One of the best blogs about media history I've ever found on the web is Amanda Emily's Feeding the News Beast: A Century of Tales from Behind the Lens. Her post on this event is the source of much of my information, and one on Wong himself explains how he got his nickname. Digital Video and Photography students ought to bookmark her site, because it's an endlessly informative record of visual news coverage.

Note: I'm posting this entry on both the Cabinet and The Owls' Parliament, due to its potential interest for a variety of audiences.

Friday, July 1, 2011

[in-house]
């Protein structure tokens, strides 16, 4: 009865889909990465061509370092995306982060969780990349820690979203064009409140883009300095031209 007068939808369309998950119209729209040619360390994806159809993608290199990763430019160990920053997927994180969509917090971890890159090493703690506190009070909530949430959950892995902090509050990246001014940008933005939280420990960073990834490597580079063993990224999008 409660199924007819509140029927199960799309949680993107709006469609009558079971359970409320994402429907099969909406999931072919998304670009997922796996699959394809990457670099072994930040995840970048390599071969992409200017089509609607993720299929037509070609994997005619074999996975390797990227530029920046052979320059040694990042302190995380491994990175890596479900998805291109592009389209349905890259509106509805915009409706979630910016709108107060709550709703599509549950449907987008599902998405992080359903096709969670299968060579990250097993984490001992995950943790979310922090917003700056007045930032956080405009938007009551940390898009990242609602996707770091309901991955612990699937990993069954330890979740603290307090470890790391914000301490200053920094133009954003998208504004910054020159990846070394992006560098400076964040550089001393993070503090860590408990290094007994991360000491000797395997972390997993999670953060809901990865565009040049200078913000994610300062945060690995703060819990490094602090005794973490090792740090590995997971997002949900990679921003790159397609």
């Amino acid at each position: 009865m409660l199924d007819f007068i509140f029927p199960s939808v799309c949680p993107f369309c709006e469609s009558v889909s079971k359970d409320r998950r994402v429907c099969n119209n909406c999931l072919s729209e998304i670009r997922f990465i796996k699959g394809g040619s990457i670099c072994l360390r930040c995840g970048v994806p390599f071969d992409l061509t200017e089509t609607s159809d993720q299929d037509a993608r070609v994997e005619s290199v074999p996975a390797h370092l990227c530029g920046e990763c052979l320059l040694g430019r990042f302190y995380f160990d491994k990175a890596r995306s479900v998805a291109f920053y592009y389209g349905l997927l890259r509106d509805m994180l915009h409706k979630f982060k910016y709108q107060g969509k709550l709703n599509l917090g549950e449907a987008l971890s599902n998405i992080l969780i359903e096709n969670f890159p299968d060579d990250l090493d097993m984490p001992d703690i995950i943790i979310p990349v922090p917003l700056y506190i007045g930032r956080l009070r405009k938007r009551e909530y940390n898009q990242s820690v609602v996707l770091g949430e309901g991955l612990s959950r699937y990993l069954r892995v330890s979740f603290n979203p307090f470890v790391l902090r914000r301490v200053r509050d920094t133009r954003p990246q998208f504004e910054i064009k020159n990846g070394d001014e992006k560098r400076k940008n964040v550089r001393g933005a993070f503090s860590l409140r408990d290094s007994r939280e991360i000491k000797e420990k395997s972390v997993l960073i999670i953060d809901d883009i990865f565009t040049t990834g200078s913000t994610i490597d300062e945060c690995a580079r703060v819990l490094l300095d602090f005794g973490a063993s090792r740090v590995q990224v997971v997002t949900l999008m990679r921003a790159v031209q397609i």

The Green Life

Every now and then, out of vanity, curiosity, or fear (I'm not sure which), I Google myself to find out if anyone is using my name in vain.

Usually what comes up are posts from the Farm or here--as well as the ubiquitous "rate your professor" sites (my hotness factor is, alas, still zero). Once in a while, however, somebody will quote me and refer to one of the posts. I'm usually happy for the exposure, and occasionally join the conversation. It's rare, however, that I happen upon something truly wonderful.

I pinched the above image from an internal visual journal, Vita Viridis (Green Life), published by some clearly like-minded folk who work at one or more of the Harvard University Herbaria. There are only a few available online--volume 1 number 5 (from whence I obtained the page that includes a letter I wrote to the editors of Orion magazine some time ago), volume 1 issue 2, and issue 3, in living color and .pdf format so they can be enjoyed in all their visual splendor.